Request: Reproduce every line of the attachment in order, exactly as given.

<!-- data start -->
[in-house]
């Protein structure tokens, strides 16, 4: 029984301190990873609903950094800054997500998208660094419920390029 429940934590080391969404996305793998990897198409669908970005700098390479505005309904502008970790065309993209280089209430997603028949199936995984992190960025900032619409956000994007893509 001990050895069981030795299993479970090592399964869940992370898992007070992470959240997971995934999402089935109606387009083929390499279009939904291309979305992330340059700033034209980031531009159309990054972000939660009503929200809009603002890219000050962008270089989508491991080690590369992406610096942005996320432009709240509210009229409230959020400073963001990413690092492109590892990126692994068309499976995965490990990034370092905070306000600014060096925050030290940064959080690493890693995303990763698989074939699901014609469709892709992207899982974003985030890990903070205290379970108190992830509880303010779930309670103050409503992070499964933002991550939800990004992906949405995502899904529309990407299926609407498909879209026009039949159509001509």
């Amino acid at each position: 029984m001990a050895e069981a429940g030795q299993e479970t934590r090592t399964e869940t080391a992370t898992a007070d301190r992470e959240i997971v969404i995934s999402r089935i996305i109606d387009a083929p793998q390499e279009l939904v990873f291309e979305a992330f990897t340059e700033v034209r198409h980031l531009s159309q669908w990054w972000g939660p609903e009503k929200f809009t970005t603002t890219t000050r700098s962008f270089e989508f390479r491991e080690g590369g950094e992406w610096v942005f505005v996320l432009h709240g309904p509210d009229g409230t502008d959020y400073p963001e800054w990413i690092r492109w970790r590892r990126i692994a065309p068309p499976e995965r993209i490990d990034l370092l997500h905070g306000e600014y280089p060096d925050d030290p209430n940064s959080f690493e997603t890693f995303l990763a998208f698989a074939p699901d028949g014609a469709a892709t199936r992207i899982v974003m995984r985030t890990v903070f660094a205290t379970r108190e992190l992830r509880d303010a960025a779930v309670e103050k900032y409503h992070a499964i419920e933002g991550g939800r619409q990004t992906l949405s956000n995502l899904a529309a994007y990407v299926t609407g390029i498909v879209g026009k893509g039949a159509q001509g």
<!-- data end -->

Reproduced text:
[in-house]
């Protein structure tokens, strides 16, 4: 029984301190990873609903950094800054997500998208660094419920390029 429940934590080391969404996305793998990897198409669908970005700098390479505005309904502008970790065309993209280089209430997603028949199936995984992190960025900032619409956000994007893509 001990050895069981030795299993479970090592399964869940992370898992007070992470959240997971995934999402089935109606387009083929390499279009939904291309979305992330340059700033034209980031531009159309990054972000939660009503929200809009603002890219000050962008270089989508491991080690590369992406610096942005996320432009709240509210009229409230959020400073963001990413690092492109590892990126692994068309499976995965490990990034370092905070306000600014060096925050030290940064959080690493890693995303990763698989074939699901014609469709892709992207899982974003985030890990903070205290379970108190992830509880303010779930309670103050409503992070499964933002991550939800990004992906949405995502899904529309990407299926609407498909879209026009039949159509001509």
């Amino acid at each position: 029984m001990a050895e069981a429940g030795q299993e479970t934590r090592t399964e869940t080391a992370t898992a007070d301190r992470e959240i997971v969404i995934s999402r089935i996305i109606d387009a083929p793998q390499e279009l939904v990873f291309e979305a992330f990897t340059e700033v034209r198409h980031l531009s159309q669908w990054w972000g939660p609903e009503k929200f809009t970005t603002t890219t000050r700098s962008f270089e989508f390479r491991e080690g590369g950094e992406w610096v942005f505005v996320l432009h709240g309904p509210d009229g409230t502008d959020y400073p963001e800054w990413i690092r492109w970790r590892r990126i692994a065309p068309p499976e995965r993209i490990d990034l370092l997500h905070g306000e600014y280089p060096d925050d030290p209430n940064s959080f690493e997603t890693f995303l990763a998208f698989a074939p699901d028949g014609a469709a892709t199936r992207i899982v974003m995984r985030t890990v903070f660094a205290t379970r108190e992190l992830r509880d303010a960025a779930v309670e103050k900032y409503h992070a499964i419920e933002g991550g939800r619409q990004t992906l949405s956000n995502l899904a529309a994007y990407v299926t609407g390029i498909v879209g026009k893509g039949a159509q001509g």